January 28, 2015

Could’ve Would’ve Should’ve? Nope, You Did What You Did

One thing that has always frustrated me is when people make excuses for races. (Or really, when people make excuses for anything.) Okay, so you didn’t run as fast as you wanted because it was hot or because it was hilly – but neither did anyone else who was running that day. You got a stomachache and ended up having to make an unplanned bathroom stop halfway through? Fine – it happens to the most seasoned professional. But that doesn’t mean you get to subtract two minutes from your time. It is what it is, and you can’t retroactively adjust your finish time just because it “wasn’t your day.”

Professional athletes train for years for the Olympics, and if it’s “not their day” on the day of the games, they don’t get a gold medal for what they could have done. There are plenty of athletes who are widely considered the best, but by some stroke of bad luck, they don’t have a great performance on game day and so they don’t win – and that’s just part of the game.

Breakers Marathon 2009
Not my day, and I am none too pleased. But welcome to the unpredictable world of marathon running!

I thought that we all accepted that for what it is, and that all runners understood that you couldn’t just retroactively adjust a race time – the official results are the official results. But what happens if the official results themselves change? That’s what’s now happening with the 2015 Charleston Marathon results, and although it doesn’t affect me personally, I’m annoyed to learn about it.

I’ve run the Charleston Marathon before, finished much faster than I expected, and was generally pretty happy with the course. Unfortunately, this year, it seems there was a mishap with the lead car – tacking on an extra quarter mile to the course. What upsets me isn’t so much the mistake with the misdirection; I had this happen at the 2013 Big D Texas Marathon, except we had 1.5 miles added on. (Yikes!) But what bothers me is the outcome: the race organization has announced that they will be adjusting all runners’ times accordingly and providing that as part of the official results. Most notably, these are the times that will be submitted to the Boston Athletic Association as part of the Boston Marathon qualification process.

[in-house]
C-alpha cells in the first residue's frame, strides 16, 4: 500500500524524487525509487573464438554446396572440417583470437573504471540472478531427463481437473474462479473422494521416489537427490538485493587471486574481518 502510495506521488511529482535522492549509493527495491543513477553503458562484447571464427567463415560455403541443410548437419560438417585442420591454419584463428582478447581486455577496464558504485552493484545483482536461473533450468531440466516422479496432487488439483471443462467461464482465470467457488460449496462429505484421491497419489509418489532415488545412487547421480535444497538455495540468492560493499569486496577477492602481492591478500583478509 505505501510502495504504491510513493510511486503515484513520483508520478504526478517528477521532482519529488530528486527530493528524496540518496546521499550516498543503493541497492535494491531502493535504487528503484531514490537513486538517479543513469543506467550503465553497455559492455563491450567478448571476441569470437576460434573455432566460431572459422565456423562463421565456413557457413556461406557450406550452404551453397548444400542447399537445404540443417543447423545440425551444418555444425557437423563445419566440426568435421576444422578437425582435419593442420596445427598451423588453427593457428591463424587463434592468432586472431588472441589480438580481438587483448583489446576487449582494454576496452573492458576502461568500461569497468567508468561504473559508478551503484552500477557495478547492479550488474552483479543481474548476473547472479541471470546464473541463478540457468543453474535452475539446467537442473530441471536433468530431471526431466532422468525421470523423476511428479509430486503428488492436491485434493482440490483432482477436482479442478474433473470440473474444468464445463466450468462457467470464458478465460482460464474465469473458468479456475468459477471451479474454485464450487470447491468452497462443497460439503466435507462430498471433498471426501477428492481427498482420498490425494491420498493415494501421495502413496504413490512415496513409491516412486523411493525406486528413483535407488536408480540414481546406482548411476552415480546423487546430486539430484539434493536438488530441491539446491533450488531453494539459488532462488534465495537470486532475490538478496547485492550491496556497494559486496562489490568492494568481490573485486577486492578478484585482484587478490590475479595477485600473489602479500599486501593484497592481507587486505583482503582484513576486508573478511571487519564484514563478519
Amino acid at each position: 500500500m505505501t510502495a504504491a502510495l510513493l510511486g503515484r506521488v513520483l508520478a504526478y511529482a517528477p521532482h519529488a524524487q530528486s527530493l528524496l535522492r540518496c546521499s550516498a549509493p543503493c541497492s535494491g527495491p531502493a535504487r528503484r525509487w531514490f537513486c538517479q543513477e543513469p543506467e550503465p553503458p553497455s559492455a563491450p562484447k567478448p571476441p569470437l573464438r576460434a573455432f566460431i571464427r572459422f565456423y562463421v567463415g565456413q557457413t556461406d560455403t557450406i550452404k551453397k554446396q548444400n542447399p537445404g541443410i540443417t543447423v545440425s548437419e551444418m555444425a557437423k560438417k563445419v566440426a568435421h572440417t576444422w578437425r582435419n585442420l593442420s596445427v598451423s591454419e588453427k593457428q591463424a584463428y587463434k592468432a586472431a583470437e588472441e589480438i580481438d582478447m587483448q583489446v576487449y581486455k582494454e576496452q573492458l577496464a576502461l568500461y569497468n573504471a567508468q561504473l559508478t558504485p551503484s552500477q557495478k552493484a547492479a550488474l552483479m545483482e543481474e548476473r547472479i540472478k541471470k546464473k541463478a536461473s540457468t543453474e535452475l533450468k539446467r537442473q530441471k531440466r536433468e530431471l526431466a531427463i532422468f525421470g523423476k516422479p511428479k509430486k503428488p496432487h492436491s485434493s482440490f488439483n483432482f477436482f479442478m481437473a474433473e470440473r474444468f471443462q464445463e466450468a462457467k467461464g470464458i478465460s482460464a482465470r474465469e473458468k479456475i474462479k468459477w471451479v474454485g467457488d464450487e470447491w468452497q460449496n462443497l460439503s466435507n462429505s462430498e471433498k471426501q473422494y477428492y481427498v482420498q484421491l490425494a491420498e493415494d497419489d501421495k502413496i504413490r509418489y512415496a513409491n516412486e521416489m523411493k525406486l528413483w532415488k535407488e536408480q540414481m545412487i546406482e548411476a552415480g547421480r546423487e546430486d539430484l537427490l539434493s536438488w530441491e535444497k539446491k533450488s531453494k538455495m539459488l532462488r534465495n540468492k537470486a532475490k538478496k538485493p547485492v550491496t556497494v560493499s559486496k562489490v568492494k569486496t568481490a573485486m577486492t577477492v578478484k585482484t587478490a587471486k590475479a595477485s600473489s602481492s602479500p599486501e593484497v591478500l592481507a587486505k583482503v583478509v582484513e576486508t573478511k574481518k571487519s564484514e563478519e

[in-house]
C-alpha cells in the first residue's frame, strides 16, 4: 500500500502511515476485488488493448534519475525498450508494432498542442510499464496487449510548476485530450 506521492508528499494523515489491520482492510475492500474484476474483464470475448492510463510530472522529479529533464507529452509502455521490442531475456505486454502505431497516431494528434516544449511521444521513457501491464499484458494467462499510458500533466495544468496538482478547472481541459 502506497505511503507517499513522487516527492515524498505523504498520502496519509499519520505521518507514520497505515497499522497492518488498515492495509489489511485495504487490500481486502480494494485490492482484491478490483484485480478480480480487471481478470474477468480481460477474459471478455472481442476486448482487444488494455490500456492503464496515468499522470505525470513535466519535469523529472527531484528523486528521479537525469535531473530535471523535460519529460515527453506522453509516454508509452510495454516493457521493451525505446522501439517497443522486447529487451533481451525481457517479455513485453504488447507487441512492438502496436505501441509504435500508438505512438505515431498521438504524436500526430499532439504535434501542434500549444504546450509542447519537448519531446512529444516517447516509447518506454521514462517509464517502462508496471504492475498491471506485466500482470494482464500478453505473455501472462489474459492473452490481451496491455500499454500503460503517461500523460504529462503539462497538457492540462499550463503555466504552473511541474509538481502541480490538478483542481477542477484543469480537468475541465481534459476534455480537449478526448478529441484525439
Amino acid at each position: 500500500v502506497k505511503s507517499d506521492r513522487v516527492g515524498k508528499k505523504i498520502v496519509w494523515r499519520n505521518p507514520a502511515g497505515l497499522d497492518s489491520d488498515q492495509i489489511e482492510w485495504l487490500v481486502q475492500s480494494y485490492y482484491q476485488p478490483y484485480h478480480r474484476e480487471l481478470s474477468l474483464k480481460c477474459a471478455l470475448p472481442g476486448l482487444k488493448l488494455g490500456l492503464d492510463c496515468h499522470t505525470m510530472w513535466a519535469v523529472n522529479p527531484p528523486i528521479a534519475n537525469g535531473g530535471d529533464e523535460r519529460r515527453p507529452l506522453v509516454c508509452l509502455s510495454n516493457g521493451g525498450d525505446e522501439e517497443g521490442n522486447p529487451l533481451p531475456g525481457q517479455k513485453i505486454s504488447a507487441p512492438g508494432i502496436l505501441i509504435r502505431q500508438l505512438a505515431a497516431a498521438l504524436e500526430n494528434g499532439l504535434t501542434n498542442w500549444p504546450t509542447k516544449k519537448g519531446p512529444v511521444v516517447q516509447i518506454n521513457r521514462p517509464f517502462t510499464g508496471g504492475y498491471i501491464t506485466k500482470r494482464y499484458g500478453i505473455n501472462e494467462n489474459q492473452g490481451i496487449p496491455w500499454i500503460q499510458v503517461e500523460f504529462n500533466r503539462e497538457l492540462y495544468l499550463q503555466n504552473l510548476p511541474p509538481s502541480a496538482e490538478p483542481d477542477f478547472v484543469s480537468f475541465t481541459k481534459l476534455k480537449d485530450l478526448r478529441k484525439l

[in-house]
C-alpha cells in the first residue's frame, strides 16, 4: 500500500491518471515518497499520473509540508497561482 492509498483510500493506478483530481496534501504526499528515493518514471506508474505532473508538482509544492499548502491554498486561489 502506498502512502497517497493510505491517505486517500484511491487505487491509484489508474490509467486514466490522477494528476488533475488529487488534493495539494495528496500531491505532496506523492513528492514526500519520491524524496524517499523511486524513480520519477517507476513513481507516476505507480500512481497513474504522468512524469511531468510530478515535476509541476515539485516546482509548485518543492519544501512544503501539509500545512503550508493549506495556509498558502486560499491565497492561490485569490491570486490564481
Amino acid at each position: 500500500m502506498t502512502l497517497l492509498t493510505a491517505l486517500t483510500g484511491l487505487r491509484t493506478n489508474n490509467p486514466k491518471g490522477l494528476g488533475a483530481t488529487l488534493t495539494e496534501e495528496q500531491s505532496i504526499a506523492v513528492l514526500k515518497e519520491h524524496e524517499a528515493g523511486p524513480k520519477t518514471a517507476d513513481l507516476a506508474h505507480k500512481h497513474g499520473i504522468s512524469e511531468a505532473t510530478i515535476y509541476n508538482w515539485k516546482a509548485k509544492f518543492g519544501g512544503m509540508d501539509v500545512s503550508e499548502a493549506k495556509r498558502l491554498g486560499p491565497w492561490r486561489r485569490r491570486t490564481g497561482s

I totally understand how much it sucks to train and then have something out of your control mess up the outcome. When you’re trying to qualify for Boston, an extra couple of minutes is a ton of time and could easily make the difference for dozens of people in a race of this size. But I still can’t believe that the new standard is becoming to adjust finish times for mishaps like that. The BAA hasn’t yet officially stated whether it will accept these altered finish times, but in a Runner’s World Q&A last year, BAA President Dave McGillivray noted that the precedent has been set in the past for such adjustments to occur – both for entire race fields and also for individual errors.

What’s your take – is this kind of finish time adjustment legit? (Okay, it’s technically legitimate if the BAA decides it is, but do you think it should be legit?) Where do you draw the line between “let’s subtract a few minutes because the course was long” and “let’s subtract a few minutes because there were high winds” or “let’s rate every course according to its elevation profile and there will be a different BQ time for each?”


13 thoughts on “Could’ve Would’ve Should’ve? Nope, You Did What You Did”

  1. I actually think this is a business decision. While individual athletes can choose whether or not to accept that time, the Charleston Marathon screwed up, and this is their method of fixing their mistake. Since it’s only .25 miles, I’m totally fine with it. If someone would have had a BQ time but for that .25 mile error, it makes sense to me that they would fix the time. How they fix it will be important, I think (using the average pace for the race would probably make sense). But I’m fine with a business doing this in order to fix its mistake. Athletes themselves can decide if they want to count this as a PR. I definitely think it’s different from an individual making excuses for their performance on race day.